P4: Instruct Checkers: The SQC team leader briefly instructs the checkers about the rules, the checking time, and how to document any defects, and then determine if they are major defects (majors).
P5: Check Sample: The checkers use between 10 and 30 minutes to check their sample against the selected rules. Each checker should ‘mark up’ their copy of the document as they check (underlining issues, and classifying them as ‘major’ or not). At the end of checking, each checker should count the number of ‘possible majors’ (spec defects, rule violations) they have found in their page.
P6: Report Results: The checkers each report to the group their number of ‘possible majors.’ Each checker determines their number of majors, and reports it.
P7: Analyze Results: The SQC team leader extrapolates from the findings the number of majors in a single page (about 6 times** the most majors found by a single person, or alternatively 3 times the unique majors found by a 2 to 4 person team). This gives the major-defect density estimate. If using more than one sample, you should average the densities found by the group in different pages. The SQC team leader then multiplies the ‘average major defects per page density’ by the ‘total number of pages’ to get the ‘total number of major defects in the specification’ (for dramatic effect!).
P8: Decide Action: If the number of majors per page found is a large one (ten majors or more), then there is little point in the group doing anything, except determining how they are going to get someone to write the specification ‘properly’, meaning to an acceptable exit level. There is no economic point in looking at the other pages to find ‘all the defects’, or correcting the majors already found. There are simply too many majors not found.
P9: Suggest Cause: The team then chooses any major defect and thinks for a minute why it happened. Then the team agrees a short sentence, or better still a few words, to capture their verdict.
Exit if less than 5 majors per page extrapolated total density, or if an action plan to ‘rewrite’ the specification has been agreed.
* A suitable person is anyone, who can correctly interpret the rules and the concept of ‘major’.
** Concerning the factor of multiplying by ‘6 ‘: We have found by experience (Gilb and Graham 1993: reported by Bernard) that the total unique defects found by a team is approximately twice that of the number found by the person who finds the most defects in the team. We also find that inexperienced teams using Agile SQC seem to have about one third effectiveness in identifying the major defects that are actually there. So 2 x 3 = 6 is the factor we use (Or 3 x the number of unique majors found by the entire team).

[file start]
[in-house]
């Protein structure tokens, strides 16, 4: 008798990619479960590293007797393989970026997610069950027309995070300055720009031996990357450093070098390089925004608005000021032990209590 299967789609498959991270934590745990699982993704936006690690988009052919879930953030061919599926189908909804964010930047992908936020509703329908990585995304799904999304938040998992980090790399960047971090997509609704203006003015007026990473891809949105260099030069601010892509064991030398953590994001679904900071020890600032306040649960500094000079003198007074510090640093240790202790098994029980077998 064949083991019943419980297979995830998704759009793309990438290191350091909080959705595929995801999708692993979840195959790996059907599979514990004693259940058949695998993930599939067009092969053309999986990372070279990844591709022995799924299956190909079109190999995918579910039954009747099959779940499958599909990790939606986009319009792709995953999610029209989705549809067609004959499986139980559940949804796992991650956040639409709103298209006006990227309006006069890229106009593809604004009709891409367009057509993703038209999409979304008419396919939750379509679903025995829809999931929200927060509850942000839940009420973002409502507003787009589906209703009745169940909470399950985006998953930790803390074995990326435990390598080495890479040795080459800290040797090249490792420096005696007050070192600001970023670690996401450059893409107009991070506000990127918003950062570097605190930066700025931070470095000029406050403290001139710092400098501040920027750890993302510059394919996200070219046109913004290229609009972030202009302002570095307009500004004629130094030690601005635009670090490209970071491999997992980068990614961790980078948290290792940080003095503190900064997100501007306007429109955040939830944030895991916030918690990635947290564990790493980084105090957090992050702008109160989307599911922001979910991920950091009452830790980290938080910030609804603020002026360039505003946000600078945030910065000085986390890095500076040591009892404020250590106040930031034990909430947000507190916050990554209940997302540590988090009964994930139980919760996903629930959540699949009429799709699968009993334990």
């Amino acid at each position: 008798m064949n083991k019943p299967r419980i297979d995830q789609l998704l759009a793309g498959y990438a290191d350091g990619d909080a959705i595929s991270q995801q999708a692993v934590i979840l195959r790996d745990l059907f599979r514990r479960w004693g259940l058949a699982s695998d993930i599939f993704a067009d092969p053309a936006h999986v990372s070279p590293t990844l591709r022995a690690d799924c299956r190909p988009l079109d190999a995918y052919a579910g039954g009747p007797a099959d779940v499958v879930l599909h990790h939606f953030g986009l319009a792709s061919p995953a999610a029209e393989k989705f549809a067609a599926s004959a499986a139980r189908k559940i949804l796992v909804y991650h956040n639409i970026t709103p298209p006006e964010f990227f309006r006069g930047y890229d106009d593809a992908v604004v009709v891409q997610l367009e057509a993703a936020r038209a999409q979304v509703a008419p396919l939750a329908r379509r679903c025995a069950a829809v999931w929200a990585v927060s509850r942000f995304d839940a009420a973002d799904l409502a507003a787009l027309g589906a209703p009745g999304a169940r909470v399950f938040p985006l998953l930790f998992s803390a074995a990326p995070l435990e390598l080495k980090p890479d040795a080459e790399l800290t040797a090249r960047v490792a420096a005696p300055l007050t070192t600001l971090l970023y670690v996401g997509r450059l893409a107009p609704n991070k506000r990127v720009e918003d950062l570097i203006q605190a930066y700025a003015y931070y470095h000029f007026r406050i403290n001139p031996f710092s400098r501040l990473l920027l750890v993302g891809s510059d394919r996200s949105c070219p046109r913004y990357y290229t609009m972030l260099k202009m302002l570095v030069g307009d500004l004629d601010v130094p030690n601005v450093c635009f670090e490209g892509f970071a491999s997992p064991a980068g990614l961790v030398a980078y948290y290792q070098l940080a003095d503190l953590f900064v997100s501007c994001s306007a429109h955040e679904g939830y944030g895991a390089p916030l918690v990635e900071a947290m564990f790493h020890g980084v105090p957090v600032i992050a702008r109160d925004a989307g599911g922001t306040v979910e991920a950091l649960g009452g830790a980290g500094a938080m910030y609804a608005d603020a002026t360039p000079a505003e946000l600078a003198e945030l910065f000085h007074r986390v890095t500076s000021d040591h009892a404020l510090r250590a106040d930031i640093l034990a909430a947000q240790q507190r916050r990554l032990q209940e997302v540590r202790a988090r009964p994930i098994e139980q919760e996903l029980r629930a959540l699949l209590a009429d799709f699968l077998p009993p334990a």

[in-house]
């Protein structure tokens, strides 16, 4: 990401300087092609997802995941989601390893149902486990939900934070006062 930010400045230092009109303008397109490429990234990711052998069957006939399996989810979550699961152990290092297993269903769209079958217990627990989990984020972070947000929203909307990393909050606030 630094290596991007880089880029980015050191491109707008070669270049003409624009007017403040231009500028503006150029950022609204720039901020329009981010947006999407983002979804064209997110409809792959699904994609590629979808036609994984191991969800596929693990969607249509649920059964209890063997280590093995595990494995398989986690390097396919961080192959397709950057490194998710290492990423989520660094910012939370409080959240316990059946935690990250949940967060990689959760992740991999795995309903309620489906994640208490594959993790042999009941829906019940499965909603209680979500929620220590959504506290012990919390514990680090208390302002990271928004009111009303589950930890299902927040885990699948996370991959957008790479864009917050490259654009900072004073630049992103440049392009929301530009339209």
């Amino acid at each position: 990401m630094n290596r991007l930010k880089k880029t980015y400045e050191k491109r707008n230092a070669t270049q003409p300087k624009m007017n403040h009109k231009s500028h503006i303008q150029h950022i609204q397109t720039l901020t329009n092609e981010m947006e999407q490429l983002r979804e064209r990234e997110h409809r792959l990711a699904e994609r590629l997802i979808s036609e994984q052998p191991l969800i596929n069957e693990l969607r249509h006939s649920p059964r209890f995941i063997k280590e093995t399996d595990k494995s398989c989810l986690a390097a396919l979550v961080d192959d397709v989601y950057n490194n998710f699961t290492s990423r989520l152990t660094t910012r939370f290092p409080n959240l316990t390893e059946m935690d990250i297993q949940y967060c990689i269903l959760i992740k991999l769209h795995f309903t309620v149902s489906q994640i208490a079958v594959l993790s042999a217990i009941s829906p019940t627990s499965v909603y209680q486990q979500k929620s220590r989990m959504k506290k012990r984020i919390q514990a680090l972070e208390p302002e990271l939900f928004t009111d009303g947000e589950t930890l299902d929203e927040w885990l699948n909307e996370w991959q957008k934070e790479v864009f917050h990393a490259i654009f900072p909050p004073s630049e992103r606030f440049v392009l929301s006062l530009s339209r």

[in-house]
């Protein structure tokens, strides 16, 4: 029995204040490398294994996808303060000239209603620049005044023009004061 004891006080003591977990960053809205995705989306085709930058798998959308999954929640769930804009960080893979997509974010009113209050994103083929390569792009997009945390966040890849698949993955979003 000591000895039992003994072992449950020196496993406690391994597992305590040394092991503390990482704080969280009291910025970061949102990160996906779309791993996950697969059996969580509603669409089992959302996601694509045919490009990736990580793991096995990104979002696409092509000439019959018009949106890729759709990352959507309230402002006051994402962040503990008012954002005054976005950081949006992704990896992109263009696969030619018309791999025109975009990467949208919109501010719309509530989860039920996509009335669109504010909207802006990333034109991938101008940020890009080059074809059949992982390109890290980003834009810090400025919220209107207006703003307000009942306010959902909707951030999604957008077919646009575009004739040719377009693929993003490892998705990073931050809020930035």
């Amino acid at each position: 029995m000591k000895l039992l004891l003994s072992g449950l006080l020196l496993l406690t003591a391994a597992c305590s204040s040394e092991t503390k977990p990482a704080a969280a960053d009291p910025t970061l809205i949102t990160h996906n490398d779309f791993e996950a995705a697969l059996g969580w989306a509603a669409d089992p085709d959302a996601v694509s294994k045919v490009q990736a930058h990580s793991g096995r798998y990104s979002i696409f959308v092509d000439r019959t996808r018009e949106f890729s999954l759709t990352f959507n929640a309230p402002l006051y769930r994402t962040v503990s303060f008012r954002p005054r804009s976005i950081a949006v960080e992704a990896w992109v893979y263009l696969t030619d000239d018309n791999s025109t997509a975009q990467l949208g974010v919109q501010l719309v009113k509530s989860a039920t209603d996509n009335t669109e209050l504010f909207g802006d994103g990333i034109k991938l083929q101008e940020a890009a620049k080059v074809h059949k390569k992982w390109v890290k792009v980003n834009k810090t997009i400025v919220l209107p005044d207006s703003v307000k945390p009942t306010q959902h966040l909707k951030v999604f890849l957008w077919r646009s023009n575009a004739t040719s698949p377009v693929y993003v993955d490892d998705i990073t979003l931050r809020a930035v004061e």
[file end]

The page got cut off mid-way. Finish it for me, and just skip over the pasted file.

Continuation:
Alan has been working hard on upgrading his application to Omnis Studio v5, which is all unicode. Part of this effort is to update the Omnis Data Bridge Administration Tool to support Mac OS X Lion.
You can download the latest by logging onto the issue tracker. Once there, set the Project Selector to the ODB Admin Tool project, and click on Docs.
Add comments and questions to issue 2474. Add new issues for bugs and feature request.
This is a community project. If you use the ODB Admin Tool, please contribute fixes, features and documentation so everyone benefits.
The ODB Admin Tool is a software module for applications based on the Omnis Studio development kit. It provides a tidy user experience for those using the built-in Omnis database technology in a multi-user setting. The project is open source, but development is privately managed.
In the past we asked developers to pay US$300 if they deployed it. Over time it became clear that the requirement wasn’t adding value, so we have dropped that policy. We now encourage developers to find ways to contribute regardless of how you use it. This may be new code, a bug fix or two, documentation improvement, or even a donation of money to offset the server expenses.
Significant contributors include Alan Schmidt of Bottom Line Software, and Michael Mantowski of ClientTrax. Alan drove the initial development, and Michael recently added support for Windows platform.
Omnis developers are welcome to join the project. Please submit a request using our <a href=”http://www.mophilly.com/contact-us/”>contact us</a> page.
Arizona’s most eclectic book store selected Mophilly to elaborate the company’s unique customer loyalty system, built upon their legendary customer service. We delighted to be invited to work with the great staff there. if you have never been to Bookmans, make time for a visit. You won’t be disappointed.